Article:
School Violence Prevention: What You Don’t Know About Violent Students Can Hurt You

 

teacher classroom management blog

 

School Violence Prevention:
What You Don't Know About Violent Students Can Hurt You

 
 

 

School has only been in session a short time, and our new Classroom Management Help Forum and Live Expert Help areas (click the Live Help icon at the bottom of the page) are being inundated with requests for aid for just a single problem area: violent students

Frankly, we are very concerned to be getting so many requests for help with violent students who are verbally abusing, defying or hitting their teacher. Yes, that sentence included the phrase "hitting their teacher."

 


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Even though you may not want to hear this, if you don't have basic, mental health-based, violence prevention training, you are at risk of facing a serious violent act, potentially, even something like the recent school shootings.

If you have been to one of our workshops (click), or been a careful reader of this Behavior and Classroom Management Problem-Solver Blog, you already know that conventional interventions always fail with the most out-of-control, violent students.

If you have ever found that "nothing works" to control some students, that is because standard school violence prevention methods are never effective tools to manage this population.

In the first issues of this magazine, you should have read about how very critical it is to use different violence prevention strategies with these most out-of-control youth and children. If you don't recognize the term "conduct disorder," click on the Blog menu at the top of the page to re-visit those Introductory articles and get at least a portion of those must-have violence prevention basics.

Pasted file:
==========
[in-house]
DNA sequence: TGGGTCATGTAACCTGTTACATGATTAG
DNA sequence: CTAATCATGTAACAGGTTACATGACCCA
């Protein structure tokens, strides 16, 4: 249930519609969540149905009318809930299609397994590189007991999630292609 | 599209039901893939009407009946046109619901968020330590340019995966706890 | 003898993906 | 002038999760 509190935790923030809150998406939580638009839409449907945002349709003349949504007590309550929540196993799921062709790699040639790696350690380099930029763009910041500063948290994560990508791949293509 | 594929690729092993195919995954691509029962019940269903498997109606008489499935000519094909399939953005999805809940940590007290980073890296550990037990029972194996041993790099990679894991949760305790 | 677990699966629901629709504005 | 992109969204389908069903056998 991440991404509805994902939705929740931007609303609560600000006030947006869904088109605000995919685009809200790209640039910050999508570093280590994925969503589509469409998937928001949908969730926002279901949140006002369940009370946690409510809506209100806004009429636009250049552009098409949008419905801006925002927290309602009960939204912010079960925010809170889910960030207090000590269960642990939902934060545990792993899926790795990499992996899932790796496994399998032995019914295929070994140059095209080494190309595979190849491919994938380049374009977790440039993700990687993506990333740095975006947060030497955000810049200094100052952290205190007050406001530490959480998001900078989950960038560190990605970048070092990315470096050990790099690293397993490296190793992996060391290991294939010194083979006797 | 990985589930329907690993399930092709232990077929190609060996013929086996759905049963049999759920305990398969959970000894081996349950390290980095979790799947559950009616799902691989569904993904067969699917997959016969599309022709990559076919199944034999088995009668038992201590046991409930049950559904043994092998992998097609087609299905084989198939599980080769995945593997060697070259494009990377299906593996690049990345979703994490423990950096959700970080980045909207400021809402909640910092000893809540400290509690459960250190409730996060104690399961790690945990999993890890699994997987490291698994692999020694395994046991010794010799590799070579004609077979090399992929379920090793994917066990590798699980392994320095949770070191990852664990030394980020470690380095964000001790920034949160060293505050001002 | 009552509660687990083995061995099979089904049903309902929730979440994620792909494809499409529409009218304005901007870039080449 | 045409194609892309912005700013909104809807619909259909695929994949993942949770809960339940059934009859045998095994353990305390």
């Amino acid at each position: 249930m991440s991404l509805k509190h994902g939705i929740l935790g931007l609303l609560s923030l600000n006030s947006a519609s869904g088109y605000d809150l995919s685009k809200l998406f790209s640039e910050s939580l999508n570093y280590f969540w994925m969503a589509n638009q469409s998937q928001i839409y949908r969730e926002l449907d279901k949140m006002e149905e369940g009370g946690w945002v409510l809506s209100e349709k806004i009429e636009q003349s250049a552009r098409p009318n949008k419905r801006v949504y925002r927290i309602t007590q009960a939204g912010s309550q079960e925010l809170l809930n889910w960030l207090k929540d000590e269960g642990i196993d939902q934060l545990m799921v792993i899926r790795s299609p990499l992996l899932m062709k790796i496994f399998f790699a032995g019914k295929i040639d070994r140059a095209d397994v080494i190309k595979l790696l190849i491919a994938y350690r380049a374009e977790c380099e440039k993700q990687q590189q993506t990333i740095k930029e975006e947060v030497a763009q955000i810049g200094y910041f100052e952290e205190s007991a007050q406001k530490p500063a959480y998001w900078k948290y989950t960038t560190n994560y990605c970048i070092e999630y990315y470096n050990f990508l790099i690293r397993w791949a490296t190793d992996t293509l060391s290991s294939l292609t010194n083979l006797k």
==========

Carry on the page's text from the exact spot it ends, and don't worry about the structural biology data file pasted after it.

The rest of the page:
The techniques shown below are predicated on you having the basic training on violence prevention that was offered in preceding issues. Those techniques start in the section below.
 

Must-Know

School Violence Prevention Methods

 

Self-Control Has No On/Off Button

Extremely aggressive students often claim to have self-control that they are simply choosing not to use.

If you have been to one of our workshops, you know that claim is a classic manipulation. Here is an excellent intervention to use in response.

When a student says that he does not need to improve his self-control now, that he will just do it later in his "real job," or when he is grown, ask the student how he will get those skills. When the student claims he will just be able to "just do it", ask him to show that ability now.

Most students perform quite poorly. Next, ask the student: What will be any different in his "real job" or when he is grown? Your goal is to aid the youngster to realize that he can't instantly develop and use self-control.

Teach him that there is no on/off self-control button– that he needs to learn and practice self-control to have it.